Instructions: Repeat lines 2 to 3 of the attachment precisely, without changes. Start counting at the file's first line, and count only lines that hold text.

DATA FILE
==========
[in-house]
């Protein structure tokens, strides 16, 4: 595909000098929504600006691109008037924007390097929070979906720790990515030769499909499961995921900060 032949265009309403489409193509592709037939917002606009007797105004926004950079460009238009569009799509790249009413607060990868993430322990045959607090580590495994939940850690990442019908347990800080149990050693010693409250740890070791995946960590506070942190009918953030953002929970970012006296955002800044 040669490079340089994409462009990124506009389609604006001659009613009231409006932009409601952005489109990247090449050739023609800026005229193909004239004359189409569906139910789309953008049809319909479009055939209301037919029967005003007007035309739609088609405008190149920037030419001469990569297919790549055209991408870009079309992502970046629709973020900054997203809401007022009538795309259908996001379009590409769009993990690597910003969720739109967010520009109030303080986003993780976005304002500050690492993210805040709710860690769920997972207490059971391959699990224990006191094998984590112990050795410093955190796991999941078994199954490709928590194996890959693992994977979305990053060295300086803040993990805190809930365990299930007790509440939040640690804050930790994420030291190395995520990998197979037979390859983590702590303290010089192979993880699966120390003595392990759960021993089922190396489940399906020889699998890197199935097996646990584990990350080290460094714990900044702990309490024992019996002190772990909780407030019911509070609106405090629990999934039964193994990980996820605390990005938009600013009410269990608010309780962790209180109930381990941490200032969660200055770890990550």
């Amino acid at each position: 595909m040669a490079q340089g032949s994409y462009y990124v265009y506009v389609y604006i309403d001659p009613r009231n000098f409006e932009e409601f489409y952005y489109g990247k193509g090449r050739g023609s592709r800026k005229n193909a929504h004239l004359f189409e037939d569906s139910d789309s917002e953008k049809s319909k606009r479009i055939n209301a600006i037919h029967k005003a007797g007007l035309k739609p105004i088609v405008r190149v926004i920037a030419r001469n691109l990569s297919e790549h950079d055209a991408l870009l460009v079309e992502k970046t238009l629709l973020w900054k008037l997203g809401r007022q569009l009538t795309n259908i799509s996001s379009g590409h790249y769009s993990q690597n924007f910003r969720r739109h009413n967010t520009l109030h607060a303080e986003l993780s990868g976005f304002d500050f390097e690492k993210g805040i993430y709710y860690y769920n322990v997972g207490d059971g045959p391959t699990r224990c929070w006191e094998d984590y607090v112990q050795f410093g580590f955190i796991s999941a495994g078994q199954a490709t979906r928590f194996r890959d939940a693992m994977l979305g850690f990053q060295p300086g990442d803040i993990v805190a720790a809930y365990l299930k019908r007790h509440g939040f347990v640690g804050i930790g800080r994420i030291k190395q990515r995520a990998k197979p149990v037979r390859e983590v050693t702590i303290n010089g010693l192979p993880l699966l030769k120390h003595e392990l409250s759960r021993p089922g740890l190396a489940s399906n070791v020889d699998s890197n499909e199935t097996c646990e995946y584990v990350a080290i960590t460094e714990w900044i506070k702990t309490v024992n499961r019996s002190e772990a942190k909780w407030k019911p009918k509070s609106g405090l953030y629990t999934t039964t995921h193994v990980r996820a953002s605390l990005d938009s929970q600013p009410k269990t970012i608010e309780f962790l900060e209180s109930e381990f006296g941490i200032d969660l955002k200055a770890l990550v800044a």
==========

């Protein structure tokens, strides 16, 4: 595909000098929504600006691109008037924007390097929070979906720790990515030769499909499961995921900060 032949265009309403489409193509592709037939917002606009007797105004926004950079460009238009569009799509790249009413607060990868993430322990045959607090580590495994939940850690990442019908347990800080149990050693010693409250740890070791995946960590506070942190009918953030953002929970970012006296955002800044 040669490079340089994409462009990124506009389609604006001659009613009231409006932009409601952005489109990247090449050739023609800026005229193909004239004359189409569906139910789309953008049809319909479009055939209301037919029967005003007007035309739609088609405008190149920037030419001469990569297919790549055209991408870009079309992502970046629709973020900054997203809401007022009538795309259908996001379009590409769009993990690597910003969720739109967010520009109030303080986003993780976005304002500050690492993210805040709710860690769920997972207490059971391959699990224990006191094998984590112990050795410093955190796991999941078994199954490709928590194996890959693992994977979305990053060295300086803040993990805190809930365990299930007790509440939040640690804050930790994420030291190395995520990998197979037979390859983590702590303290010089192979993880699966120390003595392990759960021993089922190396489940399906020889699998890197199935097996646990584990990350080290460094714990900044702990309490024992019996002190772990909780407030019911509070609106405090629990999934039964193994990980996820605390990005938009600013009410269990608010309780962790209180109930381990941490200032969660200055770890990550």
């Amino acid at each position: 595909m040669a490079q340089g032949s994409y462009y990124v265009y506009v389609y604006i309403d001659p009613r009231n000098f409006e932009e409601f489409y952005y489109g990247k193509g090449r050739g023609s592709r800026k005229n193909a929504h004239l004359f189409e037939d569906s139910d789309s917002e953008k049809s319909k606009r479009i055939n209301a600006i037919h029967k005003a007797g007007l035309k739609p105004i088609v405008r190149v926004i920037a030419r001469n691109l990569s297919e790549h950079d055209a991408l870009l460009v079309e992502k970046t238009l629709l973020w900054k008037l997203g809401r007022q569009l009538t795309n259908i799509s996001s379009g590409h790249y769009s993990q690597n924007f910003r969720r739109h009413n967010t520009l109030h607060a303080e986003l993780s990868g976005f304002d500050f390097e690492k993210g805040i993430y709710y860690y769920n322990v997972g207490d059971g045959p391959t699990r224990c929070w006191e094998d984590y607090v112990q050795f410093g580590f955190i796991s999941a495994g078994q199954a490709t979906r928590f194996r890959d939940a693992m994977l979305g850690f990053q060295p300086g990442d803040i993990v805190a720790a809930y365990l299930k019908r007790h509440g939040f347990v640690g804050i930790g800080r994420i030291k190395q990515r995520a990998k197979p149990v037979r390859e983590v050693t702590i303290n010089g010693l192979p993880l699966l030769k120390h003595e392990l409250s759960r021993p089922g740890l190396a489940s399906n070791v020889d699998s890197n499909e199935t097996c646990e995946y584990v990350a080290i960590t460094e714990w900044i506070k702990t309490v024992n499961r019996s002190e772990a942190k909780w407030k019911p009918k509070s609106g405090l953030y629990t999934t039964t995921h193994v990980r996820a953002s605390l990005d938009s929970q600013p009410k269990t970012i608010e309780f962790l900060e209180s109930e381990f006296g941490i200032d969660l955002k200055a770890l990550v800044a």